Individual, government, and military users all depend on the complex digital and cyber domain for the operation of critical infrastructure that supports our national security.
However, cyberthreats go hand in hand with our digital lives. Breaches and attacks are in the news daily, ripped from the headlines but hitting close to home more than ever. For the government and military, defending mission networks, protecting our critical infrastructure, and executing national security missions depend on the integrity of the systems, networks, and data we rely on. But these systems – including pipelines, power grids, and water treatment plants – are only as resilient as the users and network defenders who operate them.
Constructing City Block Brick by Brick
CACI engineers, using industrial control systems and operational technology (ICS/OT), designed unique digital environments for military and government users to conduct modeling and simulations with the tools needed to operate and protect our critical systems against cyberattacks. They started by building models of a city block and a military base using children’s plastic building bricks and incorporating ICS/OT hardware and software that emulated real-world operations. This concept helped visualize real-world applications for cyber tools.
What started as a project with mostly open-source software and plastic brick toy models evolved into a complete control systems cyber range offering a gaming environment to conduct vulnerability assessments; test offensive and defense cyber effects; and evaluate supply chain risk management within supervisory control and data acquisition (SCADA) IT protocols. The project became officially named “City Block” and it provides realistic visualizations of the systems controlled by ICS/OT to help our nation protect critical infrastructure.
“Applications for this technology made sense when we overlayed the value of the digital engineering environment with the volumes of data that our military and government are already dealing with. This will become infinitely more critical as we transition into 5G,” said Scott Thompson, a CACI engineer leading a team of developers creating this capability. “The complexity of those systems will increase exponentially, and digital twins will be the best way to develop real-time insights to mitigate threats.”
The team worked together with CACI’s immersive multimedia/mixed reality (IM2R) lab to incorporate virtual and augmented reality (VR/AR) based on existing national security projects for programs that require immersive visual environments. They incorporated a Unity game engine model to create the first environment as a literal city block. IM2R built the visualization that communicated with City Block’s ICS/OT environment and controlled traffic lights, streetlights, and electrical infrastructure on a simulated city street. As needs evolved, the team created a forward operating base and the critical infrastructure that keeps the base running. The base features a working fuel farm, waterworks, emergency generators, traffic lights, fire suppression systems, and a base-wide security system.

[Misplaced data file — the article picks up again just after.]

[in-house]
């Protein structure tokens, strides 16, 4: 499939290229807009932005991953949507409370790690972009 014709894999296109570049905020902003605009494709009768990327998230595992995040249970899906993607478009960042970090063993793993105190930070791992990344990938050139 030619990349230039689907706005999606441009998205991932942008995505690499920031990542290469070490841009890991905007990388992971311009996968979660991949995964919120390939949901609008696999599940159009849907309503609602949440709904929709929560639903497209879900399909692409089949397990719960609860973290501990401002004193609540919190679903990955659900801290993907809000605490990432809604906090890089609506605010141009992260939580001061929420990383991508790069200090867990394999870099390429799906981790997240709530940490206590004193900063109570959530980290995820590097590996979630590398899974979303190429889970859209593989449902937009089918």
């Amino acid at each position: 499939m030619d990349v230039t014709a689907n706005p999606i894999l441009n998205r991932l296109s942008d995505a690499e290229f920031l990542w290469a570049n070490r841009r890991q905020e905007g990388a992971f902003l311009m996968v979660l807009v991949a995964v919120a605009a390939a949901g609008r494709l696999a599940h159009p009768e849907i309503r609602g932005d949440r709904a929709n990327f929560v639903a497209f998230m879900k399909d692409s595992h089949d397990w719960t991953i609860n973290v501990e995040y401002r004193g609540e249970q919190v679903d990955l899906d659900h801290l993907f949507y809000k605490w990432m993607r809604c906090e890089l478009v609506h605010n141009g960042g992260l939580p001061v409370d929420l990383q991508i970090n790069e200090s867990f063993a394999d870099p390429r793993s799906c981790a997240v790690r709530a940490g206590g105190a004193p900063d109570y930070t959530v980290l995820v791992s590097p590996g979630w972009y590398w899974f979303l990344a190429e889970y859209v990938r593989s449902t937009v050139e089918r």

“Collaborating really helped us see things from different angles and drove us to use the Unity game engine. Working in a team across CACI departments was an exciting way to bring in new ideas,” Thompson said.
The team created a software-based visualization for ICS/OT that generates numerous benefits for users to leverage digital/virtual modeling for simulating mission environments and scenarios. By using digital twins – a virtual representation of a physical system or process – to host ICS/OT environments, building and maintenance costs are eliminated while offering scalability since users are not limited by physical limitations or resources. In addition, because the City Block visualization is software-based, it can be pushed over the internet or over classified DoD networks to anywhere in the world.
The digital environment also reimagines how data informs insights, decisions, and actions. Digital twins can handle massive amounts of data in real time, bridging the gap from physical siloes and offering deeper understanding of outcomes. City Block is capable of supporting missions at scale, and in complex environments such as JADC2, interoperating with systems and directly contributing to modernization and transformation strategies.
In addition, CACI engineers can use real-time simulators connected to ICS/OT devices to provide high-fidelity mathematic models of diesel engines, HVAC systems, and electrical power grids when needed – helping to measure second- and third-order effects of cyberattacks against ICS/OT systems.
Looking ahead and investing in the future needs for these simulations, City Block engineers are building a replay capability and experimenting with high-level architecture and distributed interactive simulation standards for exchanging data with other DoD modeling and simulation environments. This means that as the multi-domain digital environment continues to permeate our global systems, protection and resiliency can be built on a city block.